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Title: Development in the South Staffordshire iron and steel industry, 1850-1913, in the light of home and foreign competition
Author: Le Guillou, M.
Awarding Body: Keele University
Current Institution: Keele University
Date of Award: 1972
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Abstract:
When Ebenezer Parkes was discussing the question of foreign competition as it affected the local iron and steel industry at the turn of the century, he stressed that it was a 'many sided thing'. Besides, if South Staffordshire was to reassert itself, then improvements would have to come about in a number of areas - in education, use of labour-saving machinery, practices in the blast furnace and rolling-mill departments, labour relations, canal and rail transport, structure of industry, state support and Colonial trade. This thesis is an attempt to look at the various 'sides' of the South Staffordshire iron and steel industry as it faced up to increasing competition both from other United Kingdom districts and from abroad. The importance of physical factors is considered in conjunction with human ones. Clearly, South Staffordshire could do nothing to prevent the growth of new centres of iron and steel production; furthermore, other older centres of production, notably South Wales and Scotland, fared better in the second half of the nineteenth century because of their tidal locations. Iron ores from Spain or steel 'semis' from the United States or the European Continent tended to emphasise the shift away from a land-locked centre of production. Abroad, tremendous growth was experienced by the iron and steel industries of the United States and Germany, a development which made all the apparent disadvantages of South Staffordshire appear that much more significant. Of these disadvantages, South Staffordshire's almost total dependence on outside supplies of metallurgical coke ranks very high. So, too, do the numerous shortcomings of the transport facilities of the area. On the human side, the failure of the local ironmasters to take full advantage of the proximity of East Midland iron ore supplies was crucial. Their reliance upon outside supplies of iron are, which remained largely out of their control, put them in sharp contrast with producers on the Continent or in the United states. To add to the difficulties being experienced by the local industry, Birmingham and the Black Country proved a very attractive market for foreign producers. The so-called 'dumping' policies of the Americans and Continentals are pursued at some length in the last chapter. Despite the many changes which took place in the district, South Staffordshire remained a very important part of the United Kingdom iron and steel industry. The fortunes of Round Oak, and especially those of Sir Alfred Hickman's Spring Vale Works, illustrate the fact that overall the situation in South Staffordshire was never a totally hopeless one.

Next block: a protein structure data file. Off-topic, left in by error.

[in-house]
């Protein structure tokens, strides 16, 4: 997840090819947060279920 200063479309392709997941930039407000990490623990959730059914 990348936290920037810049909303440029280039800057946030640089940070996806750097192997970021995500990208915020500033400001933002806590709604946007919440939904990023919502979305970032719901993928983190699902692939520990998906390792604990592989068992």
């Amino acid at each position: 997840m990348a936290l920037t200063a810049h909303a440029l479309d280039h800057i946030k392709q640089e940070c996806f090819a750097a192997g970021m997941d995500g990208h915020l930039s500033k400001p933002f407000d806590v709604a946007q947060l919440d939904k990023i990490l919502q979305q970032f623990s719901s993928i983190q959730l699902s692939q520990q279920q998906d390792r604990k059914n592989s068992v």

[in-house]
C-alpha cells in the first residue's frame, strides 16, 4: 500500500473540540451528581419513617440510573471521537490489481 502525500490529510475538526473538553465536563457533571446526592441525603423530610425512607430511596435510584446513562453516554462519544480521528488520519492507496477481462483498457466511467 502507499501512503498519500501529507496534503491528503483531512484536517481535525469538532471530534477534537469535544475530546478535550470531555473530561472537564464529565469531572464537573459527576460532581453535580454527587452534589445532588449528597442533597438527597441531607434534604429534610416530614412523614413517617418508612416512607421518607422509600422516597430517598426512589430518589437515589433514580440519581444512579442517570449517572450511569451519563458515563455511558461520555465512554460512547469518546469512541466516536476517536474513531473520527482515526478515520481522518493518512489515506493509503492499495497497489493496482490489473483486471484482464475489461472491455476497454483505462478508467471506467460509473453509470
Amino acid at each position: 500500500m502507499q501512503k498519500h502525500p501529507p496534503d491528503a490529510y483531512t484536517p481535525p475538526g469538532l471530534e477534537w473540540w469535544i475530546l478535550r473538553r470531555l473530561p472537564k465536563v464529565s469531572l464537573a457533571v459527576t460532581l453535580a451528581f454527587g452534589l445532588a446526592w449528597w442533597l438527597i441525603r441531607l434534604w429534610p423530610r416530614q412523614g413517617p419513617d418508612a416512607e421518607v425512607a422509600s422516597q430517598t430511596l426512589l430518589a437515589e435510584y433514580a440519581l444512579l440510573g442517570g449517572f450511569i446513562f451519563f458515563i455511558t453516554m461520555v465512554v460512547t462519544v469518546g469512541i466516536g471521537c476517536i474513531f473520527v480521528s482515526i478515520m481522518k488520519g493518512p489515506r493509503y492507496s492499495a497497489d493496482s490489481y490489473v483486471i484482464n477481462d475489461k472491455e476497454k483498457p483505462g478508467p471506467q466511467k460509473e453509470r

Supervisor: Not available Sponsor: Not available
Qualification Name: Thesis (Ph.D.) Qualification Level: Doctoral
EThOS ID: uk.bl.ethos.521275  DOI: Not available
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